Google is once again selling its internet-connected eyewear to anyone in the U.S. as the company fine tunes a device that has sparked both intrigue and disdain.
With less than two hours of instructions on how to use the Google “Glass,” we went out to tell the story about this new technology – using only the Glass, rather than the conventional TV camera, to record the assignment.
Is it the future of computers or technology that’s run amok? Few new products have been talked about and debated as much as the Google Glass, a wearable computer that looks similar to pair of eyeglasses.
Next week, more people are about to get a chance to buy Google Glass, the internet-connected eyewear that has become the hottest new accessory in geek fashion.
CBS 11 Chief Meteorologist Larry Mowry and CBS 11 News at 4 PM Meteorologist Jeff Jamison give a demonstration of Google Glass during their evening weathercasts.
Google is hoping to make its Internet-connected Glass eyewear a little bit more stylish as part of a partnership with the makers of Ray-Ban and Oakley frames.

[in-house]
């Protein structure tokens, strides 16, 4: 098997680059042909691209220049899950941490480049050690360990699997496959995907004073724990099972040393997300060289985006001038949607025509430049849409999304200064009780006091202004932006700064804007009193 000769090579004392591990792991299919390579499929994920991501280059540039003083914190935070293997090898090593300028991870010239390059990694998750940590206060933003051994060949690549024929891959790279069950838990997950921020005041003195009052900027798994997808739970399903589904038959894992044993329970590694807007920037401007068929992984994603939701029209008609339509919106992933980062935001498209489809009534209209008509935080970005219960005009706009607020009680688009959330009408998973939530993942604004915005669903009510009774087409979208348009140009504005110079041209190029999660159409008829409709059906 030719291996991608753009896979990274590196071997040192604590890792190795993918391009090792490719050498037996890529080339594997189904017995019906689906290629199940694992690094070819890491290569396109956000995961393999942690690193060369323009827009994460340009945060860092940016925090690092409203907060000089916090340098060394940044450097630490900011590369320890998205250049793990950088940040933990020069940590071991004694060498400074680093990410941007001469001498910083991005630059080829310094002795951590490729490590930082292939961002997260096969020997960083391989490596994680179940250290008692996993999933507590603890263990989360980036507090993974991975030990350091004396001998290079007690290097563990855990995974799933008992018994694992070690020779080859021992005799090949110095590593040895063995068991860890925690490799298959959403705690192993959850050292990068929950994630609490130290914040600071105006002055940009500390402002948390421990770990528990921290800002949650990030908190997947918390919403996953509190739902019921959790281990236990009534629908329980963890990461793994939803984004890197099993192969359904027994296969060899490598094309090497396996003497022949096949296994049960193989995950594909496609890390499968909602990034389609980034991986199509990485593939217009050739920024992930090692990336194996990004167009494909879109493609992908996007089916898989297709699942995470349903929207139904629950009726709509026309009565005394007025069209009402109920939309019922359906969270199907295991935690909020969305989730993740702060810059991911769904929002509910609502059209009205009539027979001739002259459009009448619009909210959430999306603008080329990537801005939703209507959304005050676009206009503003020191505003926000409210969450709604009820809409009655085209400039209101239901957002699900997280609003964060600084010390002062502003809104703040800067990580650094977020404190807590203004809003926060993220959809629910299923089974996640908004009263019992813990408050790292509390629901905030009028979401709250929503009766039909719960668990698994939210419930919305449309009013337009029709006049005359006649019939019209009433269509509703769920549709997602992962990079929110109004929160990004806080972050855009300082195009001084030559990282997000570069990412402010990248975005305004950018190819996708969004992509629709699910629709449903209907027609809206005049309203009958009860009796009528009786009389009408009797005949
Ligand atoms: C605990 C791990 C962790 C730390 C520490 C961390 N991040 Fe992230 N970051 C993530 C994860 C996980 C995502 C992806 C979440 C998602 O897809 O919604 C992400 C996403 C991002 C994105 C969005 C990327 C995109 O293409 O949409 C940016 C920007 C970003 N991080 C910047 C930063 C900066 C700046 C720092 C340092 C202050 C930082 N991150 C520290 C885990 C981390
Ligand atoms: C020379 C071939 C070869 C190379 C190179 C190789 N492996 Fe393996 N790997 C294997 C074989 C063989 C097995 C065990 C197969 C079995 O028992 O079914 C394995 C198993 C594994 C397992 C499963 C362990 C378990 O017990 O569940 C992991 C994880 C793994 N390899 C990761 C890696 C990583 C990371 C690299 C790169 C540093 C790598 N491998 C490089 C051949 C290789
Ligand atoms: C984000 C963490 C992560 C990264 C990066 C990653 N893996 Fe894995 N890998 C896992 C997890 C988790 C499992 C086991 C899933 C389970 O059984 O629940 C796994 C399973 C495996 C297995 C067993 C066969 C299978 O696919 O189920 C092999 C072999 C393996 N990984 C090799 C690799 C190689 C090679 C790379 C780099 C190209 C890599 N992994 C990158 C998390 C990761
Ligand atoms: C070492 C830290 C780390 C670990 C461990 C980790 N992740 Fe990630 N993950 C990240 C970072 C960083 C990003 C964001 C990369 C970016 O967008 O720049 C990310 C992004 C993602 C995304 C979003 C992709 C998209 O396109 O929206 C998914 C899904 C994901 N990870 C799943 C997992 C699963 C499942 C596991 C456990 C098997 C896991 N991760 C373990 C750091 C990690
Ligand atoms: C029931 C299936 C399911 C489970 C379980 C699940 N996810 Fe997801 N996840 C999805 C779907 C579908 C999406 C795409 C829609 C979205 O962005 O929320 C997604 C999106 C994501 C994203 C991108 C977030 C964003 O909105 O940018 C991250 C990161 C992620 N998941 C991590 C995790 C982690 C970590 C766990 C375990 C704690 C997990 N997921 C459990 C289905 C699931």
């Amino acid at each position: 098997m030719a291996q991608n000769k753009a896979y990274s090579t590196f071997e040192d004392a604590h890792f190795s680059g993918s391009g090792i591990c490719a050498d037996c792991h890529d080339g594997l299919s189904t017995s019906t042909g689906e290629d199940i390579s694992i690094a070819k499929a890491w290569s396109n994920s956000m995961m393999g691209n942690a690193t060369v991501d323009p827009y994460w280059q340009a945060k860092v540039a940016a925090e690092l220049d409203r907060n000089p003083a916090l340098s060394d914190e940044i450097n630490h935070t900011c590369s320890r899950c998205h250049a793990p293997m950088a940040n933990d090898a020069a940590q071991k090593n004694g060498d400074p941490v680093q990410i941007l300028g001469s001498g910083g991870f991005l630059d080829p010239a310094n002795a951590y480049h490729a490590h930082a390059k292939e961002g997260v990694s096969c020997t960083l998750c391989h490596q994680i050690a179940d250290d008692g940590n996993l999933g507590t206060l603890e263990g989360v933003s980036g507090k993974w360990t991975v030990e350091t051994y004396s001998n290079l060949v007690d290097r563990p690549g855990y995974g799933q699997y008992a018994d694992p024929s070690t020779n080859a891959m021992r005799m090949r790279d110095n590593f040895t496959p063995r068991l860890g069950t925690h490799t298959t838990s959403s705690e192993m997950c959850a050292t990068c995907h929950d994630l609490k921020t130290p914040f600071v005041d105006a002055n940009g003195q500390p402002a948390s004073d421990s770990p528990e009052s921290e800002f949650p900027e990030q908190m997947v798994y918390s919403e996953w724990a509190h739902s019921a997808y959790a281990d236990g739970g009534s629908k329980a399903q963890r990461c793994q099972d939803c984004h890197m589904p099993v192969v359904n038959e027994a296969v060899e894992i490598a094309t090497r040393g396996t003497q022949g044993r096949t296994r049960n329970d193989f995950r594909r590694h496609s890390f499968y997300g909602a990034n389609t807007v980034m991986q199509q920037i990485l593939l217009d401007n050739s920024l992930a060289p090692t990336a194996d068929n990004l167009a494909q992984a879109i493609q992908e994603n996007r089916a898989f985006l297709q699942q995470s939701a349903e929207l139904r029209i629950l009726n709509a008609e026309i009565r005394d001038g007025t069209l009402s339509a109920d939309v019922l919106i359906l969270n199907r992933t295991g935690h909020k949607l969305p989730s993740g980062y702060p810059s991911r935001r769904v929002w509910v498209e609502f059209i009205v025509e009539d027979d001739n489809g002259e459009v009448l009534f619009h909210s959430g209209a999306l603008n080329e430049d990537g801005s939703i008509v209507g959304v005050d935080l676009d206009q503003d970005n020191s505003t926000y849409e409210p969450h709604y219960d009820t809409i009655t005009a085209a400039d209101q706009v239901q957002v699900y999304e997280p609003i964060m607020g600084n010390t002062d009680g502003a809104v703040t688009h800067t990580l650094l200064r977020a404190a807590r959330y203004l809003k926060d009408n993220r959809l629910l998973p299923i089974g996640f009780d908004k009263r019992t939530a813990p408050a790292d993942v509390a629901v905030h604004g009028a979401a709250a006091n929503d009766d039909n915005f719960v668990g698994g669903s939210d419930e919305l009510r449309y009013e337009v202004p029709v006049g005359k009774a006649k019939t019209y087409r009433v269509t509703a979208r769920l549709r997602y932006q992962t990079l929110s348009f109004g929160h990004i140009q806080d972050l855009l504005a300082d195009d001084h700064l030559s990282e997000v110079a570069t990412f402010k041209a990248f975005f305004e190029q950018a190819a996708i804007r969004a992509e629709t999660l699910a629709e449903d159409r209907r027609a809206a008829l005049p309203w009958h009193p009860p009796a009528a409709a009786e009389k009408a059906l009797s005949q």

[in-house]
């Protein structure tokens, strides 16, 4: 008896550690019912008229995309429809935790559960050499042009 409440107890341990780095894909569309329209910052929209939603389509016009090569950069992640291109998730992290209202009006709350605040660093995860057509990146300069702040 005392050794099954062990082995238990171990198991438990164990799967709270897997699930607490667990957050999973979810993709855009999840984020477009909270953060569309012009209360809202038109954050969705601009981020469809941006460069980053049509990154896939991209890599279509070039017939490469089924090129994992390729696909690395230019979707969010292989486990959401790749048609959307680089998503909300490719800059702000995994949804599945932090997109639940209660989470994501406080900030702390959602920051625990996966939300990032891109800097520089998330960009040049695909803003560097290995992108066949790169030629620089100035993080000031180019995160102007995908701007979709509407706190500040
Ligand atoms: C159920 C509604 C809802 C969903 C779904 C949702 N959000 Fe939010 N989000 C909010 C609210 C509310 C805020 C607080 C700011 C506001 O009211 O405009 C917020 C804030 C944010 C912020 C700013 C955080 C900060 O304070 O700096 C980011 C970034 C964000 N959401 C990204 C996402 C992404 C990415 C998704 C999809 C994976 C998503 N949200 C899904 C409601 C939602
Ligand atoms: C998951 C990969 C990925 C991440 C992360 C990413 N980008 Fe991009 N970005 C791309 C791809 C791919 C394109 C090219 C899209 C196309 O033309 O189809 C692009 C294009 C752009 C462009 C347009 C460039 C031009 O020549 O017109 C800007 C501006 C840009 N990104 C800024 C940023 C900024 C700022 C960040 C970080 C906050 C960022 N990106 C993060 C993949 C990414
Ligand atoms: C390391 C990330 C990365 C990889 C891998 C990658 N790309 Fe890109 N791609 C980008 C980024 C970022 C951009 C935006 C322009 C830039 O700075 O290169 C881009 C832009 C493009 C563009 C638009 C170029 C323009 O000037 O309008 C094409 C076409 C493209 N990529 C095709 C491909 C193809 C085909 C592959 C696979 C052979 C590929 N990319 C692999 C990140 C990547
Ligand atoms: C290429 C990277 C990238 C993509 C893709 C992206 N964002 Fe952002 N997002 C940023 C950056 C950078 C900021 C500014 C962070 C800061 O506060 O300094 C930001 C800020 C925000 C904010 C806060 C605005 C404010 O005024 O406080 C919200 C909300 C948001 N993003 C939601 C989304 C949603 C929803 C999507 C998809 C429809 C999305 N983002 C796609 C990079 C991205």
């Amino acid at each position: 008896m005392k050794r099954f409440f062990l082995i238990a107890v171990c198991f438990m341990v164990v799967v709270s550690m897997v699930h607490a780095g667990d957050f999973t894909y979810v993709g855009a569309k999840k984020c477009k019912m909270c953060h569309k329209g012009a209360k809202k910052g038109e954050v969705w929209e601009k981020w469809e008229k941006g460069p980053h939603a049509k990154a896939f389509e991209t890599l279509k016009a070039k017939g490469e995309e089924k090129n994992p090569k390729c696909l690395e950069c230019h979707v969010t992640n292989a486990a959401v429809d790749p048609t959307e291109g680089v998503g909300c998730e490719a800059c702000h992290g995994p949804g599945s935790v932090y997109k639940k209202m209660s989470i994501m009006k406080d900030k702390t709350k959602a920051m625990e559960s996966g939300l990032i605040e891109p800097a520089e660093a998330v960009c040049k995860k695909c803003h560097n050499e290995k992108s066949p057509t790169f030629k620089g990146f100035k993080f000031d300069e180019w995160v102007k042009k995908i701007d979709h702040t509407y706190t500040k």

Google Glass is getting glasses. Google is adding prescription frames and new styles of detachable sunglasses to its computerized, internet-connected Glass goggles.
Gadgets that you snap or fasten to your body are already being marketed to niche groups. But will 2014 be remembered as the year wearable computing took off?
Geeks aren’t the only people wearing Google Glass. Among those testing the wearable computer are dentists, doctors, radio disc jockeys, athletes and even a zookeeper.
Google is enlisting film students from five colleges across the nation to help it explore how its wearable Google Glass computing device can be used to make movies.
We’ve all seen Google Glass. But what if we all had Google Glass with us throughout the day. Would it make life easier?
Google is giving more people a chance to pay $1,500 for a pair of the Internet-connected glasses that the company is touting as the next breakthrough in mobile computing.